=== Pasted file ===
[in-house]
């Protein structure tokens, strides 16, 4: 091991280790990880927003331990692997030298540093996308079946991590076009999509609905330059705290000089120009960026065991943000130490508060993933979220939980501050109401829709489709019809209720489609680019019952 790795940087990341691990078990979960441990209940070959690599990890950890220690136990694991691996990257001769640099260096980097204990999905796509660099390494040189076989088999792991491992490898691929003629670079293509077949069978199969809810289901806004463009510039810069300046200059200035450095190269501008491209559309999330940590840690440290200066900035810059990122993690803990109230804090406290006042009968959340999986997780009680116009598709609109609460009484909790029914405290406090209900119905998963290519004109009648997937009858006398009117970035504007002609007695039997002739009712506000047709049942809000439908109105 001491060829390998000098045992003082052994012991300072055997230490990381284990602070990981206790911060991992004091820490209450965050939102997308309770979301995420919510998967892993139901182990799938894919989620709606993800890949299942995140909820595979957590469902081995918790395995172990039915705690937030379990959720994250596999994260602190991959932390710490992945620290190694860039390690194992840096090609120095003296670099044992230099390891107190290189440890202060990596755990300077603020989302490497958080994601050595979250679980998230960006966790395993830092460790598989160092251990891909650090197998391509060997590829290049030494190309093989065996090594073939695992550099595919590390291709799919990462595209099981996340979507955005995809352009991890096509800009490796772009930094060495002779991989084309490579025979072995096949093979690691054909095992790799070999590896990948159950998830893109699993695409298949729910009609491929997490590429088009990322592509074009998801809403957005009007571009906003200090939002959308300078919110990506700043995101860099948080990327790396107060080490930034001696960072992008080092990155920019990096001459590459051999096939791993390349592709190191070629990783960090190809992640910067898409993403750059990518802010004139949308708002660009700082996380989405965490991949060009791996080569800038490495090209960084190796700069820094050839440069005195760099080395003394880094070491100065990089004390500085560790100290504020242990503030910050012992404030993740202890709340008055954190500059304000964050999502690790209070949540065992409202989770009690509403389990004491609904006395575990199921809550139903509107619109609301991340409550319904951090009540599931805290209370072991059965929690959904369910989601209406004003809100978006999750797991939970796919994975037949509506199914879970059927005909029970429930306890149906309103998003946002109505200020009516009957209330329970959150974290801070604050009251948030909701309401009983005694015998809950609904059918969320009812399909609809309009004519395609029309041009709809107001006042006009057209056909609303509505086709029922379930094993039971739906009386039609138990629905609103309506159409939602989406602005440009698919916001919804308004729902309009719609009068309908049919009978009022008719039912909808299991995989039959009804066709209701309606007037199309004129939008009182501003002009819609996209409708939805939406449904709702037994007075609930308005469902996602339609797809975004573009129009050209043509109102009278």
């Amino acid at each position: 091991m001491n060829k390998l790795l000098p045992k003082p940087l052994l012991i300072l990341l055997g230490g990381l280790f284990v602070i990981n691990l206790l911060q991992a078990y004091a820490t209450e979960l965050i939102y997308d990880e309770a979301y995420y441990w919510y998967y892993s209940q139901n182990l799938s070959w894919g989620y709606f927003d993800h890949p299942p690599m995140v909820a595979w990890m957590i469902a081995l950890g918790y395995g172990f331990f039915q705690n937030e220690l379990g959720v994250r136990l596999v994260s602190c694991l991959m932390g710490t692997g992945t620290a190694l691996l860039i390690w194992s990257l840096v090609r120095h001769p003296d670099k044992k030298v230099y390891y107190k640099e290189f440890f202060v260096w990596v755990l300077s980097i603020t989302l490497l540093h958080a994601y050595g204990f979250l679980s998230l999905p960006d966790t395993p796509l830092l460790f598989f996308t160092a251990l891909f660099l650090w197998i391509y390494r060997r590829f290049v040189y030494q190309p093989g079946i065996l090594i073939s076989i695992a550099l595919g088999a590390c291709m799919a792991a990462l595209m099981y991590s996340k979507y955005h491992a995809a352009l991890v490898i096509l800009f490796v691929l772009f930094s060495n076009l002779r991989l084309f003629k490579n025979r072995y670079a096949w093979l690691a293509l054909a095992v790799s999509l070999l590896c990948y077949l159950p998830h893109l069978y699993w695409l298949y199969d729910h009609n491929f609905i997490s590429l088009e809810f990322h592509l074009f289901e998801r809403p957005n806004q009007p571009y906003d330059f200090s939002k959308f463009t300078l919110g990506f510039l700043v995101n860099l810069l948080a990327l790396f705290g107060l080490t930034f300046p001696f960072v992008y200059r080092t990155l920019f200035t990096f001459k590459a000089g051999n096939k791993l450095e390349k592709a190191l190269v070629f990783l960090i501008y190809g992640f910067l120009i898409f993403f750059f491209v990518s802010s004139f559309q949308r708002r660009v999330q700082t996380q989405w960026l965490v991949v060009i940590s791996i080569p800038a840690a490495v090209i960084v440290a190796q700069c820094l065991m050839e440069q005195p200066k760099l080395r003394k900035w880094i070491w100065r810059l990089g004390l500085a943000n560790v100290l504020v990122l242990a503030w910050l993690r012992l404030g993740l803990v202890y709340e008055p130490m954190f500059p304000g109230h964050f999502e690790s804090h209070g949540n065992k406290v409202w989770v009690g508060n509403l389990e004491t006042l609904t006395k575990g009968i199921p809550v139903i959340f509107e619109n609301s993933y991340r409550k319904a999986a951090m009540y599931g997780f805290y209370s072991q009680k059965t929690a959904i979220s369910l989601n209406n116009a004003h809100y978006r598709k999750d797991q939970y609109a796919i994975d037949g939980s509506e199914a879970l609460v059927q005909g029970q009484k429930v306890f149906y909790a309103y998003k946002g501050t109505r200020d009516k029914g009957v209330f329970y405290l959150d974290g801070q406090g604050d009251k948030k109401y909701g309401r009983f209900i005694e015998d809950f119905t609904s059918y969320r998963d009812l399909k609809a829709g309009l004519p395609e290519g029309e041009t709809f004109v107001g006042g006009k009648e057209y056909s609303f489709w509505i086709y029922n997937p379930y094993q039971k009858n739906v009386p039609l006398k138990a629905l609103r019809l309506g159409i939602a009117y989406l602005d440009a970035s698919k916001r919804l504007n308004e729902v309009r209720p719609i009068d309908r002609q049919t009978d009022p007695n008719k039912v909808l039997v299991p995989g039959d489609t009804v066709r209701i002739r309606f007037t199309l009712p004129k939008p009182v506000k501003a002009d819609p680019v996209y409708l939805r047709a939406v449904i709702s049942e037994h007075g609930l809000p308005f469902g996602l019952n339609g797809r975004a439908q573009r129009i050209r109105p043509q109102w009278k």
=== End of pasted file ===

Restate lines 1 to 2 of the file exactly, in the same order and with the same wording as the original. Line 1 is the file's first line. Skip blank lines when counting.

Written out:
[in-house]
């Protein structure tokens, strides 16, 4: 091991280790990880927003331990692997030298540093996308079946991590076009999509609905330059705290000089120009960026065991943000130490508060993933979220939980501050109401829709489709019809209720489609680019019952 790795940087990341691990078990979960441990209940070959690599990890950890220690136990694991691996990257001769640099260096980097204990999905796509660099390494040189076989088999792991491992490898691929003629670079293509077949069978199969809810289901806004463009510039810069300046200059200035450095190269501008491209559309999330940590840690440290200066900035810059990122993690803990109230804090406290006042009968959340999986997780009680116009598709609109609460009484909790029914405290406090209900119905998963290519004109009648997937009858006398009117970035504007002609007695039997002739009712506000047709049942809000439908109105 001491060829390998000098045992003082052994012991300072055997230490990381284990602070990981206790911060991992004091820490209450965050939102997308309770979301995420919510998967892993139901182990799938894919989620709606993800890949299942995140909820595979957590469902081995918790395995172990039915705690937030379990959720994250596999994260602190991959932390710490992945620290190694860039390690194992840096090609120095003296670099044992230099390891107190290189440890202060990596755990300077603020989302490497958080994601050595979250679980998230960006966790395993830092460790598989160092251990891909650090197998391509060997590829290049030494190309093989065996090594073939695992550099595919590390291709799919990462595209099981996340979507955005995809352009991890096509800009490796772009930094060495002779991989084309490579025979072995096949093979690691054909095992790799070999590896990948159950998830893109699993695409298949729910009609491929997490590429088009990322592509074009998801809403957005009007571009906003200090939002959308300078919110990506700043995101860099948080990327790396107060080490930034001696960072992008080092990155920019990096001459590459051999096939791993390349592709190191070629990783960090190809992640910067898409993403750059990518802010004139949308708002660009700082996380989405965490991949060009791996080569800038490495090209960084190796700069820094050839440069005195760099080395003394880094070491100065990089004390500085560790100290504020242990503030910050012992404030993740202890709340008055954190500059304000964050999502690790209070949540065992409202989770009690509403389990004491609904006395575990199921809550139903509107619109609301991340409550319904951090009540599931805290209370072991059965929690959904369910989601209406004003809100978006999750797991939970796919994975037949509506199914879970059927005909029970429930306890149906309103998003946002109505200020009516009957209330329970959150974290801070604050009251948030909701309401009983005694015998809950609904059918969320009812399909609809309009004519395609029309041009709809107001006042006009057209056909609303509505086709029922379930094993039971739906009386039609138990629905609103309506159409939602989406602005440009698919916001919804308004729902309009719609009068309908049919009978009022008719039912909808299991995989039959009804066709209701309606007037199309004129939008009182501003002009819609996209409708939805939406449904709702037994007075609930308005469902996602339609797809975004573009129009050209043509109102009278």